Free Lyft rides offered to Alzheimer’s therapy clinical trials


The Alzheimer’s Association estimates 5.7 million Americans suffer from Alzheimer’s disease, and one barrier to creating lifesaving therapies has been transporting volunteers, who often can’t drive, to downtown Indianapolis for clinical trials.

Global Alzheimer’s Platform Foundation is working to change that. It is partnering with ride-sharing service Lyft to offer free transportation to trial participants in Indianapolis and surrounding areas, including Zionsville and Carmel.

“If you ask anybody who is considering participating in a clinical trial and learning more about their own memory, one of the top three reasons they decline to do it is the aggravation of transportation,” said John Dwyer, president of GAP.

The rides will transport patients to the Indiana University School of Medicine in downtown Indianapolis to participate in the Trailblazer clinical trial. IUSM and Eli Lilly researchers are testing a combination therapy designed to attack amyloid plaque, one of the  hallmarks of Alzheimer’s, in the brain.

“Potential participants might be older and don’t drive alone,” Dwyer said. “They don’t want to inconvenience their loved one or caregiver. If they could have a car pick them up and drop them off, that would make them feel a lot better about joining a clinical trial.”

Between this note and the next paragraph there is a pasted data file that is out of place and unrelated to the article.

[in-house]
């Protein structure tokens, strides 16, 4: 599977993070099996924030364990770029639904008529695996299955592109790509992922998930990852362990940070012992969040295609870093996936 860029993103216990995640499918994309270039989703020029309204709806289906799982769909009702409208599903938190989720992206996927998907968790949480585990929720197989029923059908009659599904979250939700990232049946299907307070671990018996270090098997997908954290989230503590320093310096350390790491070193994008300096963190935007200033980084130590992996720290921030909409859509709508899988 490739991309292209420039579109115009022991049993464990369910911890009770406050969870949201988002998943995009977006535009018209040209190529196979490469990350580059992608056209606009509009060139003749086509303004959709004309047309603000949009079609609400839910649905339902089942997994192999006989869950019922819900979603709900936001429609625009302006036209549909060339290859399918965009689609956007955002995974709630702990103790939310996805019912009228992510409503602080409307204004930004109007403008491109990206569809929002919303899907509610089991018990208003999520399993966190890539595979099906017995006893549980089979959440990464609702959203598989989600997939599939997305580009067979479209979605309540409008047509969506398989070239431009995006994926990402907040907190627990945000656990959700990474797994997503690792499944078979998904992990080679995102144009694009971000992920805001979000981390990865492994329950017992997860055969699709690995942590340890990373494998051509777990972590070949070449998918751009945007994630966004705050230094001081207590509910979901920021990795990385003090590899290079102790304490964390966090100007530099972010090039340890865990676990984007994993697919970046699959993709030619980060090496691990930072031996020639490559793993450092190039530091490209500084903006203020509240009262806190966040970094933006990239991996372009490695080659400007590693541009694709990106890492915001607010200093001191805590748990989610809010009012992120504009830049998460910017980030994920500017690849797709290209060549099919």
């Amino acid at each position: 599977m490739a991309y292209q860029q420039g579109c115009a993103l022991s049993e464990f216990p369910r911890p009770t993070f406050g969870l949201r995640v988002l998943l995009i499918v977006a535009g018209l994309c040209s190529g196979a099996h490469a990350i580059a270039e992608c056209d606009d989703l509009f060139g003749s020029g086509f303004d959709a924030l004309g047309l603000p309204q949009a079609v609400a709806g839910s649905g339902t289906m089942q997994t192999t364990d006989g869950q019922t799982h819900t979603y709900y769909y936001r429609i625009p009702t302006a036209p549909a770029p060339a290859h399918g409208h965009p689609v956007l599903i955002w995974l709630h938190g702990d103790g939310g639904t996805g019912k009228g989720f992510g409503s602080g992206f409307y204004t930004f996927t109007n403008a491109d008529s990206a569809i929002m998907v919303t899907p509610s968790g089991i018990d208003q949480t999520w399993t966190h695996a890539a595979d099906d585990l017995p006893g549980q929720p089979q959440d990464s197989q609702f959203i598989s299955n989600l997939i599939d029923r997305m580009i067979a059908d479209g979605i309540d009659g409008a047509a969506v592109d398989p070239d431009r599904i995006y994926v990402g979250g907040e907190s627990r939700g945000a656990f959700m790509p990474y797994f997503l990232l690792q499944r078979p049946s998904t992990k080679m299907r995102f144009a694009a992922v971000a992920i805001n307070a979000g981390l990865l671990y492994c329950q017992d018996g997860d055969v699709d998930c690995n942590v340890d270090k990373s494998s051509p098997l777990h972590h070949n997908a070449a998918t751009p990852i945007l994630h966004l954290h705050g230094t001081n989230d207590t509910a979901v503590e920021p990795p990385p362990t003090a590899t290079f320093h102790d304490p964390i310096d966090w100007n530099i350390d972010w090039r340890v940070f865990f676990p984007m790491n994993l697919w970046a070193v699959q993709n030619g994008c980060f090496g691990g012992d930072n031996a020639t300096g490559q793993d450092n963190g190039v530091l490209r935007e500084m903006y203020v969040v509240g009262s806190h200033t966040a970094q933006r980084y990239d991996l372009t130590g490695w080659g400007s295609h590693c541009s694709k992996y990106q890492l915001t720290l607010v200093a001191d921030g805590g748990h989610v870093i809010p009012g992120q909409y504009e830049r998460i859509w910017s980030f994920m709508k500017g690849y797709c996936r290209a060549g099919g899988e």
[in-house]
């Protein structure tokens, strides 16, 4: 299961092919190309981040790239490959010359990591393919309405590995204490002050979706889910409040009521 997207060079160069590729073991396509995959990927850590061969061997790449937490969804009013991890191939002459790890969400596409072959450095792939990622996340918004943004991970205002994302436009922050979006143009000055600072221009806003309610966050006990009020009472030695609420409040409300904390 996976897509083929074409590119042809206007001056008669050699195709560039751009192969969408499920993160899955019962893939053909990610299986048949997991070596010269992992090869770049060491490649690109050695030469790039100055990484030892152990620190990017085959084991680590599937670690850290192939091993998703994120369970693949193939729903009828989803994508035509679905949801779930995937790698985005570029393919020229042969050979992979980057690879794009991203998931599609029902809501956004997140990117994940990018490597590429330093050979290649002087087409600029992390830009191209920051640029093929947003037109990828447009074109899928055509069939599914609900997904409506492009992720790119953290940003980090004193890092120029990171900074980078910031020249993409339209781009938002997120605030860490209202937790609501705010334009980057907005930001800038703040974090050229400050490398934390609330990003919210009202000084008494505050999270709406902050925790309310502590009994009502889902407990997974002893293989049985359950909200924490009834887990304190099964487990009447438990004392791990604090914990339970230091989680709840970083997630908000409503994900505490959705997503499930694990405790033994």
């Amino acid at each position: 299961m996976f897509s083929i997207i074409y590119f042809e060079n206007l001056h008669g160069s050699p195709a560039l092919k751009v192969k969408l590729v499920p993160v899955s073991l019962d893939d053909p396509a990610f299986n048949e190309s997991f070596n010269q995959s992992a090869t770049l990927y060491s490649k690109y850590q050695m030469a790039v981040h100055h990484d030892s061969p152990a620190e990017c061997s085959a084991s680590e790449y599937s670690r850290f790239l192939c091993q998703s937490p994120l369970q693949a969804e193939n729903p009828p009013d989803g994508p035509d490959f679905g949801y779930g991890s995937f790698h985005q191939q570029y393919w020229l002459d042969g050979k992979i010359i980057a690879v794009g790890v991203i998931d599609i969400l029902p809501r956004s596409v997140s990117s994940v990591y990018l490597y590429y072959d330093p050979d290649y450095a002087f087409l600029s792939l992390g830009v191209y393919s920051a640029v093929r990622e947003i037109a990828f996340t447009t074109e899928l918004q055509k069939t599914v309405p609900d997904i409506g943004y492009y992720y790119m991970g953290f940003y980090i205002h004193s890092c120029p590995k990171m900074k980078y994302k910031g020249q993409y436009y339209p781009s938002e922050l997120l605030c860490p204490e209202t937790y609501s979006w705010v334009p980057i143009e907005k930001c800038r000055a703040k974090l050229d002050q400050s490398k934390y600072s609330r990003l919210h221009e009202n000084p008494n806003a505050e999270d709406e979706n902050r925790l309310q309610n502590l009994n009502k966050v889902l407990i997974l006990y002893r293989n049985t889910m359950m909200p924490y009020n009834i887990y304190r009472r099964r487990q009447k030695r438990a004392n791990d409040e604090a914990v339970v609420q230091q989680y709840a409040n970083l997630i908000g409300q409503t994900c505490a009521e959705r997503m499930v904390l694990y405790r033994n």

The downtown Indianapolis location of IUSM can intimidate potential participants because of anxiety about navigating the interstate system.

“We have what’s called an online dashboard that we manage for our participants,” said Christina Brown, IUSM clinical research manager. “Our study volunteers don’t have to have a smartphone or know how to order a ride. They created a way for my team to register a participant and order their ride.”

Dwyer wants local residents to know GAP supports each clinical trial participant.

“It’s important that people in Carmel and Indianapolis feel excited and comfortable to participate in clinical trials down at IU,” Dwyer said. “There is a huge need. We will find a therapy if people enroll in trials. The first person cured of Alzheimer’s will be in a clinical trial.”

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